By Lisa Johnston
New products on display at the American International Toy Fair, held in N
Radar detector sales this year are flat, although some suppliers are hoping for an increase next year due to possible police use of a new radar band.
Carl Fohres, president of Speed Measurement Labs, Fort Worth, Texas, said one police radar gun manufacturer is producing a prototype of a new Ku-band radar gun at 13.45GHz, which could lead to police use of Ku guns as early as September of next year.
The Federal Communications Commission (FCC) confirmed that radio location has been approved at 13.45GHz in the Ku band for a number of years.
Cobra's sales and marketing senior VP Tony Mirabelli said less explicitly, “There is reportedly new technology that may be entering the marketplace next year … I think you'll see a shift in new features and a revitalization in radar SKU assortment and new products.” He would not confirm that this new technology is Ku-band detection.
Other suppliers, Beltronics and Whistler, said they were not aware of a new Ku-band police gun prototype.
Fohres said he could not name the radar gun manufacturer planning to offer a prototype Ku gun due to a confidentiality agreement. He cautioned that even if the prototype is created, it is possible that the supplier may decide not to bring it to market.
The Ku band is currently in use in parts of Europe, and companies such as Beltronics offer Ku-band protection overseas.
“Ku band is not a difficult technology to capture,” said Gary Oppito, executive VP for Beltronics and Escort. He said the new technology could lead to a wave of consumer upgrading if it comes to market in the United States.
Fohres also said another new police technology is now available, which could prove a challenge to radar detector suppliers in the future. This is the laser picture gun that combines a police laser gun with a digital still camera. One supplier of the guns, Kustom Signals, Lenexa, Kan., explained that its LaserCamII provides a photo of the vehicle and license plate number as well as a date, time and speed stamp.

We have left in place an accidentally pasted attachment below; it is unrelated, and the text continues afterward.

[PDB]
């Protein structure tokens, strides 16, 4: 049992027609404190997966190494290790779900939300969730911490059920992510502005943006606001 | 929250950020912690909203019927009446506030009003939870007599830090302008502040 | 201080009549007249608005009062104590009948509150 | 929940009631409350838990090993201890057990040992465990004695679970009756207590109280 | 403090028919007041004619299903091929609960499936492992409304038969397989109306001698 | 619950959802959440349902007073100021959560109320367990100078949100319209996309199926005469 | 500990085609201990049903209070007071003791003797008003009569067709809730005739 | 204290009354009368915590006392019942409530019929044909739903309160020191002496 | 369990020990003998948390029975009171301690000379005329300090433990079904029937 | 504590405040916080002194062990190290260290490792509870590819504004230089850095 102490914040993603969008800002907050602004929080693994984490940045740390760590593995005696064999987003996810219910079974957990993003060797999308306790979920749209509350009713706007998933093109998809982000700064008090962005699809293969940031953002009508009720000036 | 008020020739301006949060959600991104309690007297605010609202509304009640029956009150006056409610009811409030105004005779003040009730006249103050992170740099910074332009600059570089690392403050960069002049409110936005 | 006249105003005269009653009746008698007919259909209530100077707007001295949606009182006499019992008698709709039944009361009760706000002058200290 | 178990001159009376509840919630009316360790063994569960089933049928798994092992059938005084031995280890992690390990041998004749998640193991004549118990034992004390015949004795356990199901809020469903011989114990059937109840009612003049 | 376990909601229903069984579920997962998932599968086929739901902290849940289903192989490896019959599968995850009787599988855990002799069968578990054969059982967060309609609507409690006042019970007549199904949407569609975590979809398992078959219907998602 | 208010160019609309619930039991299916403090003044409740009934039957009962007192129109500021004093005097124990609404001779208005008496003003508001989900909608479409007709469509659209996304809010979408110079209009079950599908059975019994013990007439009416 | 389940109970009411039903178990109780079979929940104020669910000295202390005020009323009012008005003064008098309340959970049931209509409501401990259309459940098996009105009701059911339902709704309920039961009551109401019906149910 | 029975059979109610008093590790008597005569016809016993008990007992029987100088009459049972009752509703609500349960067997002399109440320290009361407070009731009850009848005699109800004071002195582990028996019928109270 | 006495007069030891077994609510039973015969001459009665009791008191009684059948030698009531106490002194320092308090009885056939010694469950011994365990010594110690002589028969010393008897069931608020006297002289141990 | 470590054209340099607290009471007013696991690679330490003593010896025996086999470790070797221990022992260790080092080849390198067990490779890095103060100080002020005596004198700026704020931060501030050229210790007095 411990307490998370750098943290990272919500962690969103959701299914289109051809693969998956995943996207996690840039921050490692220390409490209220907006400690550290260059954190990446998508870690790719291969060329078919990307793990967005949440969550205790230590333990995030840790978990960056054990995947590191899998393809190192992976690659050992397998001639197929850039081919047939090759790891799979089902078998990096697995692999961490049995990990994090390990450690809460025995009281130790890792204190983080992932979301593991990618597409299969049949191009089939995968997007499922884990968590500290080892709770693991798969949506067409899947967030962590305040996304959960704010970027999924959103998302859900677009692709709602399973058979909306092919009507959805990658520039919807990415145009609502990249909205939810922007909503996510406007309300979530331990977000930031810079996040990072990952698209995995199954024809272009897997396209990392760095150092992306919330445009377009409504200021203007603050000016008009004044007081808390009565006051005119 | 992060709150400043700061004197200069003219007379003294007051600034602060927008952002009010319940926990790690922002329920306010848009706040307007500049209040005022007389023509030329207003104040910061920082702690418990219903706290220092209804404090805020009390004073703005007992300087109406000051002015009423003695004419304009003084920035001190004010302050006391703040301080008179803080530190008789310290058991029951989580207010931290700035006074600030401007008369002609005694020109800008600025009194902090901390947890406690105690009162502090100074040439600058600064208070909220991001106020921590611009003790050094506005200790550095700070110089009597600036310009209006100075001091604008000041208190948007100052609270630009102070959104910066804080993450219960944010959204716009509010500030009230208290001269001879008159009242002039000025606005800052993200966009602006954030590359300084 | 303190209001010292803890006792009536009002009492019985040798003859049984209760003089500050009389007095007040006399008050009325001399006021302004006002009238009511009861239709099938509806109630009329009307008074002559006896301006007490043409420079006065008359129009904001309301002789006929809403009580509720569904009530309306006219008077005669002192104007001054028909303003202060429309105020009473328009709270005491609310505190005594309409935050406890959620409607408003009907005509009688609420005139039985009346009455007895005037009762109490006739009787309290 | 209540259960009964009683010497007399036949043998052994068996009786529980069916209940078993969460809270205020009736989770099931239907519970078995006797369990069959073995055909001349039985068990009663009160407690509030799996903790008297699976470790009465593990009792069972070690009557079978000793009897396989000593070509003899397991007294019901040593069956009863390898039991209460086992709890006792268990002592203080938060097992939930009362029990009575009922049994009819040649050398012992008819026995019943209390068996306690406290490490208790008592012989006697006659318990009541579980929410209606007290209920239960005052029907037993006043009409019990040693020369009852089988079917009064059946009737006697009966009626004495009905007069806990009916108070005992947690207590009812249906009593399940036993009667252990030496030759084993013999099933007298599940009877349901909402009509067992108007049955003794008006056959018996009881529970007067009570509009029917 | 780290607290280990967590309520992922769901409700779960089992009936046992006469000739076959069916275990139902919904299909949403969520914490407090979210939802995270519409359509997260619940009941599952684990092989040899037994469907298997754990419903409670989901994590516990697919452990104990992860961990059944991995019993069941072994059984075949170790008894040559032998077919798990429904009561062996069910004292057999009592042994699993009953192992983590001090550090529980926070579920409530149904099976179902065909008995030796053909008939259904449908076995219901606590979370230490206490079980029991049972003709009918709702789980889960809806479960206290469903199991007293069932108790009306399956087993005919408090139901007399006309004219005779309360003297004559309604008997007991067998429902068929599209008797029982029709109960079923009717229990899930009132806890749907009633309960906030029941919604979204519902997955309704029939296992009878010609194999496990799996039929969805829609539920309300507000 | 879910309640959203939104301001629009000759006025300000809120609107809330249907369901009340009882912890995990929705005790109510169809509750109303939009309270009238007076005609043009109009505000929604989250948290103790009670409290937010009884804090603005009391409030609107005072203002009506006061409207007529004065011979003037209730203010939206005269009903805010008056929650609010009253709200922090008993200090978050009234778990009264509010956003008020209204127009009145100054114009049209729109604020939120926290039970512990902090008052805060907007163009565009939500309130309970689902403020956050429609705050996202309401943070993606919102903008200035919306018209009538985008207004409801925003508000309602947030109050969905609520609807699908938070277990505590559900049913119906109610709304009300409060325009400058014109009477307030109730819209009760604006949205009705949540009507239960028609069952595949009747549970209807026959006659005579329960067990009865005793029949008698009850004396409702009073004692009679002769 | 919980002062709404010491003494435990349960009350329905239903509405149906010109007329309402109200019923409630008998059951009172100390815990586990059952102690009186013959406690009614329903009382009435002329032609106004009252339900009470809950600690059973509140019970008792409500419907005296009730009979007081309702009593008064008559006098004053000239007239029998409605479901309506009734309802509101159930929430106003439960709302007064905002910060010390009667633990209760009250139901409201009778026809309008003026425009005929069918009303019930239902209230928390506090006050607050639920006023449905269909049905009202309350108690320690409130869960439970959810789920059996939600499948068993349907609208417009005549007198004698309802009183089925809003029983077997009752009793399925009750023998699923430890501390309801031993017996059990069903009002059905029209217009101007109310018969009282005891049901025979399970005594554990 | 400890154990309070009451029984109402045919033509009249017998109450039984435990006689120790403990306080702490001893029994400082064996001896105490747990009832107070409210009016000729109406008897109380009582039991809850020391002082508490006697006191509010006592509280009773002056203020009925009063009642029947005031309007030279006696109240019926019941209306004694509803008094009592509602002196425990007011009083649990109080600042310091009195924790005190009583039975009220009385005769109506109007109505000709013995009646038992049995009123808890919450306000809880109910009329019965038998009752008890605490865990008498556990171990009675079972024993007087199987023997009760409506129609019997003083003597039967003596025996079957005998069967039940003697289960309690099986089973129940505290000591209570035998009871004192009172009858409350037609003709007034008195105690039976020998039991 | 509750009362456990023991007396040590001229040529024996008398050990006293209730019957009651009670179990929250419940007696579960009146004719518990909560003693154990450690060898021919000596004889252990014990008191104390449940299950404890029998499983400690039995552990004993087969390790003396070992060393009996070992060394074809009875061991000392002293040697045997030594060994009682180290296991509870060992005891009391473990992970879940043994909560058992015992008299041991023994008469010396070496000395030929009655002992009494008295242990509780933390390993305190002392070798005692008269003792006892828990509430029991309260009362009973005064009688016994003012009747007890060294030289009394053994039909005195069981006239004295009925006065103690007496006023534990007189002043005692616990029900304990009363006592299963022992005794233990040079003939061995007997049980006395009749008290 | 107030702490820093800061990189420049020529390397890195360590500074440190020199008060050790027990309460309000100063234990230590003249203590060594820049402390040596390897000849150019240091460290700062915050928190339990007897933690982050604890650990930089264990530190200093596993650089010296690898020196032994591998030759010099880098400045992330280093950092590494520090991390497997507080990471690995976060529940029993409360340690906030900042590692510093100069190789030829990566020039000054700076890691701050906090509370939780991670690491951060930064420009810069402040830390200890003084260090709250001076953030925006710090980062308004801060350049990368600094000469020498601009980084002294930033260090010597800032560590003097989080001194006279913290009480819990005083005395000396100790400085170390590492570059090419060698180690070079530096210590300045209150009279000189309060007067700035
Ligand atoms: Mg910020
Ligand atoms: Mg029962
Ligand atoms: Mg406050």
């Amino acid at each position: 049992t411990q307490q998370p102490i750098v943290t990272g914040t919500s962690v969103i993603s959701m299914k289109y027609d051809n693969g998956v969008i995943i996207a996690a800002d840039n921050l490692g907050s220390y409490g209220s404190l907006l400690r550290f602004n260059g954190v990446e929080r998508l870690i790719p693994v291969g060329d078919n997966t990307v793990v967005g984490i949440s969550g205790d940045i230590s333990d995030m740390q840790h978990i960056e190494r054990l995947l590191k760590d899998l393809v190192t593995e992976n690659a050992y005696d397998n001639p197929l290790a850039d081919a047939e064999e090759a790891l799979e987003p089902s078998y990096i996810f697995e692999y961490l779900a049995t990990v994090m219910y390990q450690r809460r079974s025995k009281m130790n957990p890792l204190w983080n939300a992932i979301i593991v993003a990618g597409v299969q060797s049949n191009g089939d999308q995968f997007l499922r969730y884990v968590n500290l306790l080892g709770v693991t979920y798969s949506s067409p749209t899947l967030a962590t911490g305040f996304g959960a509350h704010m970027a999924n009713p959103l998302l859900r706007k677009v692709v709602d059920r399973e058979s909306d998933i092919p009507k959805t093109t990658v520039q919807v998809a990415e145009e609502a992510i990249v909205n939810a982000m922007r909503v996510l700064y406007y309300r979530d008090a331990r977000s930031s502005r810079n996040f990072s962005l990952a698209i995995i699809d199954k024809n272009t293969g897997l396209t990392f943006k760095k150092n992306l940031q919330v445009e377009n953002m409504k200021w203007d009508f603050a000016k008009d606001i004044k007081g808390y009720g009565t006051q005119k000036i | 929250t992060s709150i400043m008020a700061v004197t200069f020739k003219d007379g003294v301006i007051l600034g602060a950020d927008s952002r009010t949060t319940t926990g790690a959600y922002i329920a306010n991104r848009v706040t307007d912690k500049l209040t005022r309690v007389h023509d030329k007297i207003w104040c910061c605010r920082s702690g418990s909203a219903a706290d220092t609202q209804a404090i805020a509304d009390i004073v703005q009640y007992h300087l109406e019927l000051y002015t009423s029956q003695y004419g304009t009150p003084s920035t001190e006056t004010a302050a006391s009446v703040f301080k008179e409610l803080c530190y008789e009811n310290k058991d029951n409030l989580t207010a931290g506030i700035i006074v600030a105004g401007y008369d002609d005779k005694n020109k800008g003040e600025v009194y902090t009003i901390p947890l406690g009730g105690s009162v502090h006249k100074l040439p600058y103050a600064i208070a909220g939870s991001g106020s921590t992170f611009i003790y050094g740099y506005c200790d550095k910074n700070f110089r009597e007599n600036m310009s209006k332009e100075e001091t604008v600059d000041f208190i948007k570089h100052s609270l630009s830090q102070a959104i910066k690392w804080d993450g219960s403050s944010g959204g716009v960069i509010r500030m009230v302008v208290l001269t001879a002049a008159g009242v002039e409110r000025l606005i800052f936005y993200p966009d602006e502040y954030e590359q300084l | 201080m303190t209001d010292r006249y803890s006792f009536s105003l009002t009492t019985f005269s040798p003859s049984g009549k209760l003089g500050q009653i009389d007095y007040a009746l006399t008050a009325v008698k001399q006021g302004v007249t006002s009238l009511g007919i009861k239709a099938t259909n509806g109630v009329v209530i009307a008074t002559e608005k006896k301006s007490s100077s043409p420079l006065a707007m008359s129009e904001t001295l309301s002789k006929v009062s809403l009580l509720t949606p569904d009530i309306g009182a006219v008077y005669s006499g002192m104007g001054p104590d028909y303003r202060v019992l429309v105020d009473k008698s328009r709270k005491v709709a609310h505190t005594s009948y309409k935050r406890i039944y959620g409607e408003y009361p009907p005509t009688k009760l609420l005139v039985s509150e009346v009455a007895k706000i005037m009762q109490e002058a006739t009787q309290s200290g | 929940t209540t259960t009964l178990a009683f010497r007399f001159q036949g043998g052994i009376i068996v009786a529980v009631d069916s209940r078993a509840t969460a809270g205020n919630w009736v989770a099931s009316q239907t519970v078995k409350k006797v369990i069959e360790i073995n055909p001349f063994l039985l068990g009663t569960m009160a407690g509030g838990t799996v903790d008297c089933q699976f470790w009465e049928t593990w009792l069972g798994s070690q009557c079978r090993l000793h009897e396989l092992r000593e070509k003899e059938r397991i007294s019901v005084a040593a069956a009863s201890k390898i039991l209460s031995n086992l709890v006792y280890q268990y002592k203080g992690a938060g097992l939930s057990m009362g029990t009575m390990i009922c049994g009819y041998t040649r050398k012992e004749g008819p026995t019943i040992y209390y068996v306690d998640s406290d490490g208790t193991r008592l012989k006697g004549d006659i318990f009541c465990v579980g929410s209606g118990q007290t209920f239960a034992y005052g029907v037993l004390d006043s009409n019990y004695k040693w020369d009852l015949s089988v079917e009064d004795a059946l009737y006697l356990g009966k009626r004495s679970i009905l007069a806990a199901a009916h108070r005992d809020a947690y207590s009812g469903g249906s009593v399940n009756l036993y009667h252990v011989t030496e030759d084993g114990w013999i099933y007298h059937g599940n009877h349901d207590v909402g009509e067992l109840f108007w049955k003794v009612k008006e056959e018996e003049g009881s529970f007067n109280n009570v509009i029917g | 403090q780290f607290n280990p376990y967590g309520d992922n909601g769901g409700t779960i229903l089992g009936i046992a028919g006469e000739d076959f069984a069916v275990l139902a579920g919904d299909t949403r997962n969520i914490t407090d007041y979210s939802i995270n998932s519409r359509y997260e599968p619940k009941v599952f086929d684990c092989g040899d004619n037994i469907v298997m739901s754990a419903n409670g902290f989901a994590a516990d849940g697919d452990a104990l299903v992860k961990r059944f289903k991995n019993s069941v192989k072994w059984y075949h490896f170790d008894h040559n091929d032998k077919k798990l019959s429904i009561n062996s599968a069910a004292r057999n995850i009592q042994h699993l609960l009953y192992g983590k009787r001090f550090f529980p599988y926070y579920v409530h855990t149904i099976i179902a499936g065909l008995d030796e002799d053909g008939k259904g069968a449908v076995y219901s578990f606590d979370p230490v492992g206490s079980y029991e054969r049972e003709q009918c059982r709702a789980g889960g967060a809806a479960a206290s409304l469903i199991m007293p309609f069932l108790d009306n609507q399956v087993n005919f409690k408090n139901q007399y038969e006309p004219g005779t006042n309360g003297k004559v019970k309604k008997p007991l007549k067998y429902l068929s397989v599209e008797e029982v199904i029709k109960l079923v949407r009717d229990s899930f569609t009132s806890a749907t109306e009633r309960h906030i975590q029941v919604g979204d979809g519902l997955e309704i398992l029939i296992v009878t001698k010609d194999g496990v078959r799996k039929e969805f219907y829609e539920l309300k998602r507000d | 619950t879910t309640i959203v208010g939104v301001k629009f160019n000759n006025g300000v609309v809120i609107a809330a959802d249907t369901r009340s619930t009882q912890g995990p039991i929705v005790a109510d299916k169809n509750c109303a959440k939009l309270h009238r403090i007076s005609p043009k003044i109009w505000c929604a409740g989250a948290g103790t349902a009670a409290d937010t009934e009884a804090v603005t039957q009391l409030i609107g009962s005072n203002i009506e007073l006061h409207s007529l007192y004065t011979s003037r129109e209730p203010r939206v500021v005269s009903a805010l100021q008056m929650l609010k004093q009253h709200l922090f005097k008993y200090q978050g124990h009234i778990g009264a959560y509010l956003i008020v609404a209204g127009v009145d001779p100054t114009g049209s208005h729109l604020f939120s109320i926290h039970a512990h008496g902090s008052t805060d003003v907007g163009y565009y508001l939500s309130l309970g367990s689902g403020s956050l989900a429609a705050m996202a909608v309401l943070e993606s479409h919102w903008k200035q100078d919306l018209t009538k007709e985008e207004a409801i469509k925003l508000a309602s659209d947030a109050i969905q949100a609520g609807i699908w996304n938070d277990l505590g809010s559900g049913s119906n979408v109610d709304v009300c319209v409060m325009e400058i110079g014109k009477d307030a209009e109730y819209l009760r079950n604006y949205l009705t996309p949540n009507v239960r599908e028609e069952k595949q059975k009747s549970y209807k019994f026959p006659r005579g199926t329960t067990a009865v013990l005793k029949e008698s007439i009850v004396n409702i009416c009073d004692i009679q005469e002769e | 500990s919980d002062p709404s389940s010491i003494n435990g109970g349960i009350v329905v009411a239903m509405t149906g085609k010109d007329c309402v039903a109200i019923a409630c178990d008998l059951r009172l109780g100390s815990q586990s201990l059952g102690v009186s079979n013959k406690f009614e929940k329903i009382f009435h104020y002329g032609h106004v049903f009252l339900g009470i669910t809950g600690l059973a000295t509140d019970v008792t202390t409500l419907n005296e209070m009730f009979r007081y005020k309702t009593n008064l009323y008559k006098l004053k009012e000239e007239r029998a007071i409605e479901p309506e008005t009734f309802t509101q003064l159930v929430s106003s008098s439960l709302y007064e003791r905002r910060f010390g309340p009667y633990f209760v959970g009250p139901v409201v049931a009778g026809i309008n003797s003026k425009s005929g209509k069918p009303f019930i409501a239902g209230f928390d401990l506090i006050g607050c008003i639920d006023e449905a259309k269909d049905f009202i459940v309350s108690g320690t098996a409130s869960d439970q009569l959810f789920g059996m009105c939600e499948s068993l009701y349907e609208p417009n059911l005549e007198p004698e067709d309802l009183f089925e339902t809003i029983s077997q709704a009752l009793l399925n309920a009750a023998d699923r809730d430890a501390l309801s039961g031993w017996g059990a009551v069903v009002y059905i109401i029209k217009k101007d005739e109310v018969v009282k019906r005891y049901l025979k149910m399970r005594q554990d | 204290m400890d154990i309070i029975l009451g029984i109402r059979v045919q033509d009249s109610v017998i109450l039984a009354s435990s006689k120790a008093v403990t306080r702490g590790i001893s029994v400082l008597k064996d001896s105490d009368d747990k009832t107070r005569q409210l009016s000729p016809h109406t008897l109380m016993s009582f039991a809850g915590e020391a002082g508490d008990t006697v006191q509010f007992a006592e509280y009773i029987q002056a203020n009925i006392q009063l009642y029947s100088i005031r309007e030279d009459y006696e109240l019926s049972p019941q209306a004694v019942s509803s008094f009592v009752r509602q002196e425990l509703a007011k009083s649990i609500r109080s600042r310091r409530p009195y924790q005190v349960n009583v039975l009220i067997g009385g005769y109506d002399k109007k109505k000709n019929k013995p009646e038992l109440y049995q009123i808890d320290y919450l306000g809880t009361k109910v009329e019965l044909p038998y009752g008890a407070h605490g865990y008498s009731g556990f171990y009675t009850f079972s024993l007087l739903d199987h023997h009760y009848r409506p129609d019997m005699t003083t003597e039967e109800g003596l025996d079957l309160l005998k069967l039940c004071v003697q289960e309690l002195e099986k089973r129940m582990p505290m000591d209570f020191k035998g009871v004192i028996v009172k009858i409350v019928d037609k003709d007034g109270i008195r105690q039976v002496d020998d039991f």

“That is the biggest threat to radar detector manufacturers,” Fohres said.
But Kustom Signals points out that police use of laser picture guns is very limited at present because most cities and states do not allow the issuing of speeding tickets by mail, which is the primary incentive for police to buy the guns.
As for current radar detector technology, Whistler is shipping two new models this month, including one of the first cordless units with built-in rechargeable batteries and “always-on” capability. Model 1788 ships with a 12-volt and home battery recharger. It offers full-band coverage, including POP, and it has a blue back-lit LCD text display. The 1788 has a suggested retail price of $199.95.
Also from Whistler is one of the first motorcycle radar detectors. The new Cruisader is water resistant with an ultra-small design. It offers full-band and POP detection and has an LED that flashes for visual notification. The unit also displays the temperature in a blue backlit LCD. It can mount almost anywhere on the motorcycle and has a wireless helmet option. The Cruisader will ship in August at a suggested retail price of $399.95.
Beltronics and Escort said they are offering a few modifications in their 2005 lineups, including a 50 percent boost in laser sensitivity and improved POP-response time.
Cobra said it is planning a new line in 2006.
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